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Opinion Editorials

Is Facebook sharing your secret group updates with the public?

Is what you’re saying in secret groups on Facebook really secret? One blogger says it looks like your cover just might be blown.

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facebook stalker pass

Troublesome allegations from industry insider

Blogger Melanie Nelson recently alleged that secret group updates have been spotted in a widget on an ABC news page. Her friend insists she only shared the URL in a secret group, violating the very essence of what a secret group is. Open groups can be joined by anyone, and updates are public, while closed groups can be found through search, but updates can only be seen by members, and then there are secret groups, wherein the group cannot be found by search, and all members, posts, likes, shares, and so forth can only be seen by other members and no one else.

The update in question:

Nelson is “stumped,” noting that the widget only shows users she is connected with but notes that the update was a YouTube link shared in a secret group with nothing to do with ABC. Nelson and the user examined the possibilities of an app installed that tracked their reading (like Yahoo! or HuffPo), but that wasn’t the case, nor were they both in the same secret group, nor were her privacy settings allow “ads shown by third parties” turned on, nor was the video even shared from ABC, as shown above in the shared YouTube link. You see the conundrum unfolding.

It is unclear at this time as to whether this is a Facebook issue or an ABC issue – why would ABC know in the first place about a privately shared link, and why would Facebook share it? Nelson questions, “If her public Liking of the video is what triggered the widget info (rather than her video share in a private group), then why is the widget saying she shared something she didn’t share? Is this ABC using Facebook info in any way they see as beneficial (e.g., monitoring that she Liked something, then populating with a page from their site that’s similar)? And is that ethical?”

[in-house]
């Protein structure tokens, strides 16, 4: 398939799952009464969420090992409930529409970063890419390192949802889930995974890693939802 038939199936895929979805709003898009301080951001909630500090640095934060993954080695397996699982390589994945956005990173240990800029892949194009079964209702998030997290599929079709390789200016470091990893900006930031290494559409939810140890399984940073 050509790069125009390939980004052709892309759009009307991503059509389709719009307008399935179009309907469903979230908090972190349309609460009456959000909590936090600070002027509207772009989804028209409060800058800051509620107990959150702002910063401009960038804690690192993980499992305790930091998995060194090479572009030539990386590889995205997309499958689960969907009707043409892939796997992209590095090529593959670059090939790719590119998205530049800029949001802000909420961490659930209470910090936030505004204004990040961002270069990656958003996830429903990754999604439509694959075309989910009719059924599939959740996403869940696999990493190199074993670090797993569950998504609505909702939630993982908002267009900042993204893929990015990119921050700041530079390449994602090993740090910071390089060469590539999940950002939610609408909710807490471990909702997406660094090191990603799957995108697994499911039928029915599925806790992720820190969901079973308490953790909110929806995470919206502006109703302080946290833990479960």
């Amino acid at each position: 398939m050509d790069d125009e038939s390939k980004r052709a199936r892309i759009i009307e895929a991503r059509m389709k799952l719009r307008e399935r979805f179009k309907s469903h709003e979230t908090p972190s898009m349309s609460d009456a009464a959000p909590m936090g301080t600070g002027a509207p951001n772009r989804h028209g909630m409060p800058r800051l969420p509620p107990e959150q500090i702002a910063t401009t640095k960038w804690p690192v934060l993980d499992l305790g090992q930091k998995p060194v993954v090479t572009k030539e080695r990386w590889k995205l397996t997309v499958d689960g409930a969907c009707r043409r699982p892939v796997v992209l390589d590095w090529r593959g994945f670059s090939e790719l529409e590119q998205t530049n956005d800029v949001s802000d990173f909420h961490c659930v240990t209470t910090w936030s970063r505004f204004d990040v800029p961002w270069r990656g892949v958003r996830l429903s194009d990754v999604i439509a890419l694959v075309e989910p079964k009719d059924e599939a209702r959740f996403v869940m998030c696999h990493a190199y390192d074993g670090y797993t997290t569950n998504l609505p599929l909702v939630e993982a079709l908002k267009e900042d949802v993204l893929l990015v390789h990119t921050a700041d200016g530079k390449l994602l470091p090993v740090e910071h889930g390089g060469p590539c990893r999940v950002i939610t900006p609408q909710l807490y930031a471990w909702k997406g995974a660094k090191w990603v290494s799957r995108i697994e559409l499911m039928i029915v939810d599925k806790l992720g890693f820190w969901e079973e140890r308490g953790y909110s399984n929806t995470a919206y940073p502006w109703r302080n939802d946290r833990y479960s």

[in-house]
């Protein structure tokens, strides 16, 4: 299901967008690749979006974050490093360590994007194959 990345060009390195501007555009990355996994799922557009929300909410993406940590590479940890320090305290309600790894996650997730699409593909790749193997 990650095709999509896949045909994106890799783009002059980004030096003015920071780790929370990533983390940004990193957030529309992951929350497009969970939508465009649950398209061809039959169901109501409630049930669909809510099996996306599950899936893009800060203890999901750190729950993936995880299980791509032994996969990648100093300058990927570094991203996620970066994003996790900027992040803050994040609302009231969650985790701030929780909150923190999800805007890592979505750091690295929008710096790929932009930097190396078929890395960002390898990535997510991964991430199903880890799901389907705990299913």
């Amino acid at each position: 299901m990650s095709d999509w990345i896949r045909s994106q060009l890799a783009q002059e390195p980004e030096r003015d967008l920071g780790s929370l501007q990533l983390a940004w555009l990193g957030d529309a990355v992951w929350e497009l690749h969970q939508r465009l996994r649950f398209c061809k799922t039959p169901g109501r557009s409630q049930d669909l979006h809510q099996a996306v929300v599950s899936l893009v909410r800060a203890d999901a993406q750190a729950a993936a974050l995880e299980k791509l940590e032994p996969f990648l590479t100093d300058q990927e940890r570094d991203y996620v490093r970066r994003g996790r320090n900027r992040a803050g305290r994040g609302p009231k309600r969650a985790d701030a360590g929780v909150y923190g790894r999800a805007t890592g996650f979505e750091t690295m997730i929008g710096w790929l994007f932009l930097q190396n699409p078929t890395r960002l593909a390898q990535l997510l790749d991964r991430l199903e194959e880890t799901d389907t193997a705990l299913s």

Facebook has a history of not protecting your privacy

Privacy is a major issue here, no matter who is at fault, and if these allegations are true, a large portion of Facebook users should be extremely nervous.

Take for example one particular secret group I belong to – it’s an industry group of only a handful of influential people, and we are very, very protective over who enters because it’s our watercooler, and no one censors themselves. We share industry information, we cuss, we vent, we talk about our private businesses and lives, and we brain share in an extremely meaningful way, much of which is so sensitive that if Facebook made the secret group information public, there would be a world of hurt to contend with.

Many secret groups are used by families discussing private information about their kids’ health, whereabouts, vacation plans, and so forth that could very much make a family vulnerable. Religious teams debate in private their beliefs, as to sexual orientation groups, all struggling to privately deal with heavy issues, which if Facebook allowed to be public could lead to more than just lost jobs.

The worst case scenario is that Facebook’s secret groups are not secret, the likely scenario is that an app developer figured out how to port in secret group updates, and the best case scenario is that this was a glitch, but one thing is for certain – there should be some frayed nerves again about Facebook’s privacy, as their attitude toward such is traditionally cavalier and nonchalant.

Nelson and her readers have come up with various possibilities for why this would happen, but none have conclusively decided that secret group updates including links are 100 percent secret.

In response, a Facebook representative told AG to look to how social plugins work, but did not comment as to Nelson’s other claims, which we read between the lines as a potential social plugins issue. The bottom line is that this serves as a great reminder that no matter the social network, no matter the email service, there really is no such possibility at 100% privacy online, so if it’s too sensitive for others’ eyes, it’s best kept said in person or over the phone, as a glitch can happen any time.

Lani is the Chief Operating Officer at The American Genius and sister news outlet, The Real Daily, and has been named in the Inman 100 Most Influential Real Estate Leaders several times, co-authored a book, co-founded BASHH and Austin Digital Jobs, and is a seasoned business writer and editorialist with a penchant for the irreverent.